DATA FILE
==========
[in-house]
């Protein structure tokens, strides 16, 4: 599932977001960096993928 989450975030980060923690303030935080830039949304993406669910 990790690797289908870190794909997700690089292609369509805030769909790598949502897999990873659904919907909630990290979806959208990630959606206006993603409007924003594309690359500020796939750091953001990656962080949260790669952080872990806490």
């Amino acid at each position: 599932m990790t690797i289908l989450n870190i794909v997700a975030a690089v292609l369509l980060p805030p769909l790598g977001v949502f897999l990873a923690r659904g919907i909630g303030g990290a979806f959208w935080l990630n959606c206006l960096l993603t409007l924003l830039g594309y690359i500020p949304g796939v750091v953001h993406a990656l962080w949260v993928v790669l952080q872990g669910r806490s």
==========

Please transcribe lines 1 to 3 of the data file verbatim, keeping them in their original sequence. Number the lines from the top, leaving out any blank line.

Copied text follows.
[in-house]
């Protein structure tokens, strides 16, 4: 599932977001960096993928 989450975030980060923690303030935080830039949304993406669910 990790690797289908870190794909997700690089292609369509805030769909790598949502897999990873659904919907909630990290979806959208990630959606206006993603409007924003594309690359500020796939750091953001990656962080949260790669952080872990806490």
């Amino acid at each position: 599932m990790t690797i289908l989450n870190i794909v997700a975030a690089v292609l369509l980060p805030p769909l790598g977001v949502f897999l990873a923690r659904g919907i909630g303030g990290a979806f959208w935080l990630n959606c206006l960096l993603t409007l924003l830039g594309y690359i500020p949304g796939v750091v953001h993406a990656l962080w949260v993928v790669l952080q872990g669910r806490s």